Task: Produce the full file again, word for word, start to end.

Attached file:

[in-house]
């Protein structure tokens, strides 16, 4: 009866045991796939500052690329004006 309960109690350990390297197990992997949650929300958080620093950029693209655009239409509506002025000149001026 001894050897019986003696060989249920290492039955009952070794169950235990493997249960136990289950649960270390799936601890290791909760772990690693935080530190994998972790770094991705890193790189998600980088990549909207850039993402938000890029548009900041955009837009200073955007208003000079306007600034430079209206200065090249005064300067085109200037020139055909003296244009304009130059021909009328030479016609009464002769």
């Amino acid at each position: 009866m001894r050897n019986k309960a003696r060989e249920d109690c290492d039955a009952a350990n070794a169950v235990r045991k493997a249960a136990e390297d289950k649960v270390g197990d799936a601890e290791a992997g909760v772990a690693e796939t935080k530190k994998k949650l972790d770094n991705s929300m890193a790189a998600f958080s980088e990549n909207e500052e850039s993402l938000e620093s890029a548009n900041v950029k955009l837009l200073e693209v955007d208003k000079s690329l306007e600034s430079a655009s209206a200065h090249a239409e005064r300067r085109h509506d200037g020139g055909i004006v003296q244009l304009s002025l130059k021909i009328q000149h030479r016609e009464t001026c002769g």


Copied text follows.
[in-house]
């Protein structure tokens, strides 16, 4: 009866045991796939500052690329004006 309960109690350990390297197990992997949650929300958080620093950029693209655009239409509506002025000149001026 001894050897019986003696060989249920290492039955009952070794169950235990493997249960136990289950649960270390799936601890290791909760772990690693935080530190994998972790770094991705890193790189998600980088990549909207850039993402938000890029548009900041955009837009200073955007208003000079306007600034430079209206200065090249005064300067085109200037020139055909003296244009304009130059021909009328030479016609009464002769």
């Amino acid at each position: 009866m001894r050897n019986k309960a003696r060989e249920d109690c290492d039955a009952a350990n070794a169950v235990r045991k493997a249960a136990e390297d289950k649960v270390g197990d799936a601890e290791a992997g909760v772990a690693e796939t935080k530190k994998k949650l972790d770094n991705s929300m890193a790189a998600f958080s980088e990549n909207e500052e850039s993402l938000e620093s890029a548009n900041v950029k955009l837009l200073e693209v955007d208003k000079s690329l306007e600034s430079a655009s209206a200065h090249a239409e005064r300067r085109h509506d200037g020139g055909i004006v003296q244009l304009s002025l130059k021909i009328q000149h030479r016609e009464t001026c002769g």